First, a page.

Image courtesy of Pixabay
To ignore variables that have proven to be significant is only possible if reviewers and publishers accept research that does so. Publications and citation practices are inherited in scientific communities, reproducing standards and practices. Reviewers are part of these communities and often continue to neglect feedback on the differentiation of variables in terms of sex, gender and further diversity traits4. Funding Agencies like the Canadian CIHR, the US American NIH, and the European Commission have therefore developed clear guidelines how to integrate sex and gender in research proposals and publications. Guidelines like SAGER (Sex and Gender Equity in Research), developed by the European Association of Science Editors (EASE) were formulated to improve the quality of science editing accordingly.

Time is Money

One reason to carry out studies without considering sex difference but yet to apply the findings for all sexes, which has been brought forward continuously are costs.

Generally speaking, introducing and testing for new variables leads to the need to increase sample sizes in order to obtain statistical reliable results.

Studying the brain takes place on multiple scales, from the level of brain regions, down to the level of single neurons. The development of complex, multilevel models such as computational brain models are per se time consuming and expensive. They are derived from high resolution images and experiments with the same individual for many sessions, leading to a low number of involved subjects with a large number of experimental trials.

Bias In = Bias Out

Image courtesy of Randall Munroe, xkcd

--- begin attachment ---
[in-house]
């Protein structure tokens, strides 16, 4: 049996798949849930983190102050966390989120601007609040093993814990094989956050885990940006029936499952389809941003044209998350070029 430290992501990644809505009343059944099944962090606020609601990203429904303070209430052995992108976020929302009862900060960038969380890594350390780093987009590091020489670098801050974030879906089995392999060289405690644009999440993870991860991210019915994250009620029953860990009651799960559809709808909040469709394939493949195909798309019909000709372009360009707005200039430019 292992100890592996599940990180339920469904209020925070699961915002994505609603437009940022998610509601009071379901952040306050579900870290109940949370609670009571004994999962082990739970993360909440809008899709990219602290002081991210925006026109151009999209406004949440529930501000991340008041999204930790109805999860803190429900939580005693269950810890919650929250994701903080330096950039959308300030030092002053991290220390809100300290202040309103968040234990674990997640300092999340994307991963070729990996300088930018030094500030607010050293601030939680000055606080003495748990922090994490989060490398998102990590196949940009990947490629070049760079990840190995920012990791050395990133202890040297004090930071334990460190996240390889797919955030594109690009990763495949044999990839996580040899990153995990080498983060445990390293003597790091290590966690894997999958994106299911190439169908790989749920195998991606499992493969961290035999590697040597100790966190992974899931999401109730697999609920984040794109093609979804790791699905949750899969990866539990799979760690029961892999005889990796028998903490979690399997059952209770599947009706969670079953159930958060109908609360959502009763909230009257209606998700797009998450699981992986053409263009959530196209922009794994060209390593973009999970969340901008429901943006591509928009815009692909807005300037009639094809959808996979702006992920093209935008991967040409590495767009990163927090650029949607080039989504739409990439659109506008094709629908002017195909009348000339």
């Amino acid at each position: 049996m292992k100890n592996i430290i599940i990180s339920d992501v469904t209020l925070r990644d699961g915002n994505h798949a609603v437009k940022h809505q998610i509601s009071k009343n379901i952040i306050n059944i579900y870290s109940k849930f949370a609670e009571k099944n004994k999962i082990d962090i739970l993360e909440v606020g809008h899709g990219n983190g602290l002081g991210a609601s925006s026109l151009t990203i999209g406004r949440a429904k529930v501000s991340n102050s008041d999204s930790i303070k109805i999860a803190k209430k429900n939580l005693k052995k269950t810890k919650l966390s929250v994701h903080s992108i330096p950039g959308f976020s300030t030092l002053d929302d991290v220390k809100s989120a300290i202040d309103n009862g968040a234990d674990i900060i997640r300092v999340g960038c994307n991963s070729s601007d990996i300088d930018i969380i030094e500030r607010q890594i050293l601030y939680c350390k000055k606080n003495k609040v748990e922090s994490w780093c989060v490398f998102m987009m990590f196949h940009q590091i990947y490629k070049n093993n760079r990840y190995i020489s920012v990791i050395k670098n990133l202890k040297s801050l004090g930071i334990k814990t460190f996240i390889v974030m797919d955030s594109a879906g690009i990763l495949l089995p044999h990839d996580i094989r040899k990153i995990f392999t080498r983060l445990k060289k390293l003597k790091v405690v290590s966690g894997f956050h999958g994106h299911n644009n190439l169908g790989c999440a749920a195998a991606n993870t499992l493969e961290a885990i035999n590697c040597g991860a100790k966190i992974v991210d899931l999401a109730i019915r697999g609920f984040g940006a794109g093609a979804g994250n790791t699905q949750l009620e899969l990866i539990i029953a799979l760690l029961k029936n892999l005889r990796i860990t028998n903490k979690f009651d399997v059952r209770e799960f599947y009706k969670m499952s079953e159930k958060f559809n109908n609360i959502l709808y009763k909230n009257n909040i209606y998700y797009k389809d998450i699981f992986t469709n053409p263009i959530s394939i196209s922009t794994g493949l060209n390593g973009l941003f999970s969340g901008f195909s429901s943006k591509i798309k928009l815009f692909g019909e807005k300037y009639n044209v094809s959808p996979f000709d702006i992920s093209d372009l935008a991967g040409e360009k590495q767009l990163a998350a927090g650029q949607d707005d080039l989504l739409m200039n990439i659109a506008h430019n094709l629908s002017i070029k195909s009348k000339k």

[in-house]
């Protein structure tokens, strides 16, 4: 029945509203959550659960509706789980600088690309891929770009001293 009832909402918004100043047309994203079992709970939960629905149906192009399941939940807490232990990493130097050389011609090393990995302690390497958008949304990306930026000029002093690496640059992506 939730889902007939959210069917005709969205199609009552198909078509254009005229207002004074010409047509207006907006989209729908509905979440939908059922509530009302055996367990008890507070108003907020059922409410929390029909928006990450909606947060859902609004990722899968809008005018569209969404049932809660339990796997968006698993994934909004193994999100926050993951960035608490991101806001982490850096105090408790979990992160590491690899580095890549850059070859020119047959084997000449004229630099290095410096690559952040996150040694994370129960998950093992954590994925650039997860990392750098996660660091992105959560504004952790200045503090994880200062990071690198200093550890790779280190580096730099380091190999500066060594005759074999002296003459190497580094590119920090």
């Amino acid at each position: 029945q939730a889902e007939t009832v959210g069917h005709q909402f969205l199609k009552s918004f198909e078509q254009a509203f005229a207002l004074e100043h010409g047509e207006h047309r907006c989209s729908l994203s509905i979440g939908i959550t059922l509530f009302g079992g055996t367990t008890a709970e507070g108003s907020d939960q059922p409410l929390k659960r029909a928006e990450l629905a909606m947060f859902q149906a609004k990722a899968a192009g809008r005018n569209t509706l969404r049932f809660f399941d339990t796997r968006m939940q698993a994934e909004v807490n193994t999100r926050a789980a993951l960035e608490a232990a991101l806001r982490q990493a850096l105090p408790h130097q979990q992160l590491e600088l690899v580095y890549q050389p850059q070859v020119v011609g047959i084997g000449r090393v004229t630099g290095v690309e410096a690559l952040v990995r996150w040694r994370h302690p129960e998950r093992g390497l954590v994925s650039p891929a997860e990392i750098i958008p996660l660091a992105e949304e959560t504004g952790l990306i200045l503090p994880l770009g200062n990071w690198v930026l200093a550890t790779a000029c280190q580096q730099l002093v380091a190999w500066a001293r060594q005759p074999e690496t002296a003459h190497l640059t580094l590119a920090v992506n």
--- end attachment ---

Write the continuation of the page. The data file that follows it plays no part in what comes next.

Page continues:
When theories and models are derived from neuroscience data, we have to reflect that biases have been built in the production and usage of these data, impacting the applications which are based on them. The underlying data sets should therefore be examined carefully. Brain data from minority populations might not be included or adequately represented in the data set to guarantee generalizability to wider populations, which has for example been proven for Alzheimer’s disease5. Algorithms have been developed to identify discrimination as a result of biased data sets, even though it has been proven difficult to consider the complex interplay of variables.

The Data should be FAIR

What should be done? Publications should clearly indicate some basic information on the data that has been used to enhance the reproducibility of results. The Human Brain Project offers with EBRAINS a brain atlas service with an interface and workflows for finding, extracting and analysing of neuroscientific data in an anatomical context provided by the reference atlases. Metadata are included according to the FAIR principles. It enables the users to identify key elements in disease onset and progression. Since the data used for models is tracked, it is possible to build model variants based on gender, age, etc., for brain health diagnosis. Detailed information must be included to enable the reuse of produced experimental data for future analysis which might need information not used in the original study.